gérondif

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French[edit]

Etymology[edit]

From Latin gerundīvus ‎(of a gerund), from gerundium ‎(gerund), from gerundus ‎(which is to be carried out), future passive participle (gerundive) of gerō ‎(carry, bear).

Pronunciation[edit]

Noun[edit]

Examples (French gérondifs)

Je l'ai découvert en cherchant quelque chose d'autre.

I discovered it while looking for something else.

C'est en forgeant qu'on devient forgeron. (proverb)

It's by forging that one becomes a blacksmith. (That is, practice makes perfect.)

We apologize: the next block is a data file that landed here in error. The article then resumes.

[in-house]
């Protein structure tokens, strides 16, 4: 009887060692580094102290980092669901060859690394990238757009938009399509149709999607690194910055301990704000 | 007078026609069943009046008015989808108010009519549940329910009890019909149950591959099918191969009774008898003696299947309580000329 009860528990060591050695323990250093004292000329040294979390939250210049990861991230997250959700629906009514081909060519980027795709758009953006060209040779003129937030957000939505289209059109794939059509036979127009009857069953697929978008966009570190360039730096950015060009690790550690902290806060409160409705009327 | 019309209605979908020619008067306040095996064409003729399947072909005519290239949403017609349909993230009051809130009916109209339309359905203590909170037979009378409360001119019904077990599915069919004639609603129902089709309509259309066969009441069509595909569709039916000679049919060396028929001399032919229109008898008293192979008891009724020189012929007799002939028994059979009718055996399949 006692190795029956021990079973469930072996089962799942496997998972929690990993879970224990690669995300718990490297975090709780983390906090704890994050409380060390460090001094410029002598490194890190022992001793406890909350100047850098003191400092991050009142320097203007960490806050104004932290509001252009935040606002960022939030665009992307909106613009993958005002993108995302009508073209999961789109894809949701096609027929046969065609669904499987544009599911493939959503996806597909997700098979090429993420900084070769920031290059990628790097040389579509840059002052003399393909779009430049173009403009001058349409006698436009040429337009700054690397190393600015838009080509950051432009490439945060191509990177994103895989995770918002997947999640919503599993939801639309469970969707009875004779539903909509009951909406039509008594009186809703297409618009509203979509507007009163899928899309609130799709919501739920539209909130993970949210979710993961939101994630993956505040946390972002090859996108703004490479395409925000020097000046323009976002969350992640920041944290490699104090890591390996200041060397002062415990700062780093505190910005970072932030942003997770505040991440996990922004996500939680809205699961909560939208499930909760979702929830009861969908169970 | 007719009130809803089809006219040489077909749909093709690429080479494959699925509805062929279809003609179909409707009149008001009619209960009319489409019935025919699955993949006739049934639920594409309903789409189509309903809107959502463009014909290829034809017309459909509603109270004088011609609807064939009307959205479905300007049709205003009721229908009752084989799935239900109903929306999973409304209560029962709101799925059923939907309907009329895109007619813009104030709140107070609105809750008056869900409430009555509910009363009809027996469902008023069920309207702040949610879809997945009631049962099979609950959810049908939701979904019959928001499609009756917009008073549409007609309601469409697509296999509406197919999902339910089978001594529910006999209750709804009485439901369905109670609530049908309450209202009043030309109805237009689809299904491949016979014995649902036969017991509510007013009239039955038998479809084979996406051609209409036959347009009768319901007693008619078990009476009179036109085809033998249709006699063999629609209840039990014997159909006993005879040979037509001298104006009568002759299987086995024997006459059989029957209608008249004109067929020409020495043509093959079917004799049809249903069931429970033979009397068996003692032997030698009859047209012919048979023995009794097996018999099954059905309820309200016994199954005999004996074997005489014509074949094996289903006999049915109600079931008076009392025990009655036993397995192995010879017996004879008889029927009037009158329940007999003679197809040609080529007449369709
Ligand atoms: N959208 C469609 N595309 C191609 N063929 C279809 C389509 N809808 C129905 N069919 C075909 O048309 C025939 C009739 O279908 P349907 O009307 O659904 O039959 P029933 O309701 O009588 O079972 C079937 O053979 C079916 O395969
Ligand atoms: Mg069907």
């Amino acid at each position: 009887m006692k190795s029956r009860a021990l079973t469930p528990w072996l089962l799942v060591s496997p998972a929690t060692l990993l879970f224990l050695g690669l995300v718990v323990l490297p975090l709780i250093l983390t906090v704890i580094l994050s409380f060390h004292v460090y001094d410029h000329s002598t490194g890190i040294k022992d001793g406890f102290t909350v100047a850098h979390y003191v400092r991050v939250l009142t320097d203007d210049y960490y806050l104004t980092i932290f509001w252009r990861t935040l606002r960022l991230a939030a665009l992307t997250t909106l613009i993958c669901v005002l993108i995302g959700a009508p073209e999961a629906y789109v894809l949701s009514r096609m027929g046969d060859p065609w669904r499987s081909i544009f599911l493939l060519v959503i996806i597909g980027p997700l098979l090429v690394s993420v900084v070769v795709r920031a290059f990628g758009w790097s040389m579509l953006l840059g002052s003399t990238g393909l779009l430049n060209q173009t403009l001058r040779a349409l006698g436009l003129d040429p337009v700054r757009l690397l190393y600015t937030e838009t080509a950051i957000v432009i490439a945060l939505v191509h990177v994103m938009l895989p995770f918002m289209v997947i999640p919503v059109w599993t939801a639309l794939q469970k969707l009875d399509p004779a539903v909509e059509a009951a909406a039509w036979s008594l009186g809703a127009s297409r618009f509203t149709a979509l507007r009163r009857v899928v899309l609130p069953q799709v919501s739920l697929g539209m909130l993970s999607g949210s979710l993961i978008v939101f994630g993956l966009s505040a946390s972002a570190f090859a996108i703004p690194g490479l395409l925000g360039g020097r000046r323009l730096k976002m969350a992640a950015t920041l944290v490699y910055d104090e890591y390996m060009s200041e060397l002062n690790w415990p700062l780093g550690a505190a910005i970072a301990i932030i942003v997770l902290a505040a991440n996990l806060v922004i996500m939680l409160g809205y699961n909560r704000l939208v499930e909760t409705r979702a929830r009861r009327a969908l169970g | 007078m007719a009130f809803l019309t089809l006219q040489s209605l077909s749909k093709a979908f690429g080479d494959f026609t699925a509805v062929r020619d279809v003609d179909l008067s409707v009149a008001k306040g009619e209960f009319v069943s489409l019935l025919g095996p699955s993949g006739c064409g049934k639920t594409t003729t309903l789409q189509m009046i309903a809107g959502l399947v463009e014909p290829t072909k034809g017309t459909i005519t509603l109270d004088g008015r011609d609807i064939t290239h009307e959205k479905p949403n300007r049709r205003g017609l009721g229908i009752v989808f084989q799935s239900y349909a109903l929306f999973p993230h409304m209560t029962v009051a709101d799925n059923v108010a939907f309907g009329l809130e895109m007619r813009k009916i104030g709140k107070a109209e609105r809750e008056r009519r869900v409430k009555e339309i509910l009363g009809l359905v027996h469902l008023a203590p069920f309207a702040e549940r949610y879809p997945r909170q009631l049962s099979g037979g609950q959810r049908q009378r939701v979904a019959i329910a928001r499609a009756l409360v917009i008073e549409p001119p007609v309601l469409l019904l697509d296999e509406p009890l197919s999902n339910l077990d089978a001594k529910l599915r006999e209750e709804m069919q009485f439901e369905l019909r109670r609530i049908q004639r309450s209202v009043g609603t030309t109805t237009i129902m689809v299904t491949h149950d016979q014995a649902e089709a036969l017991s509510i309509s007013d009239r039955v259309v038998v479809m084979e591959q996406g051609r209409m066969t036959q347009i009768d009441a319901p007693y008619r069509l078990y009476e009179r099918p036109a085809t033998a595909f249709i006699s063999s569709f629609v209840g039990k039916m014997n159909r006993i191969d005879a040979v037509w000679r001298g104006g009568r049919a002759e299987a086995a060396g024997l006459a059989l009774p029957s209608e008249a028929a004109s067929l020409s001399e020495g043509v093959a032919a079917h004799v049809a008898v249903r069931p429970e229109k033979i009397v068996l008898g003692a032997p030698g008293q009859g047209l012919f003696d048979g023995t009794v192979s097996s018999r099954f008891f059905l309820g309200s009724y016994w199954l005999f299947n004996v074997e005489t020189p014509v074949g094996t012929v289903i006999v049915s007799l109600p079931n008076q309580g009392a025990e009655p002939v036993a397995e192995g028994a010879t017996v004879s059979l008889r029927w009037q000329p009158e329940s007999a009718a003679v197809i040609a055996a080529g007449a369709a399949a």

gérondif m ‎(plural gérondifs)

  1. (grammar) A syntactical construction of French composed of the present participle preceded with the preposition en, used to express simultaneity or manner; an adverbial participle.
  2. A Latin gerundive, a verbal adjective expressing necessity.
  3. An English gerund.

Adjective[edit]

gérondif m ‎(feminine singular gérondive, masculine plural gérondifs, feminine plural gérondives)

  1. Of or pertaining to the gérondif.

Usage notes[edit]

  • Although gerund is often translated in French by Template:mfr, the gérondif is not an actual conjugated form, and serves different syntactical uses. Calling the gérondif a gerund may create confusion.

External links[edit]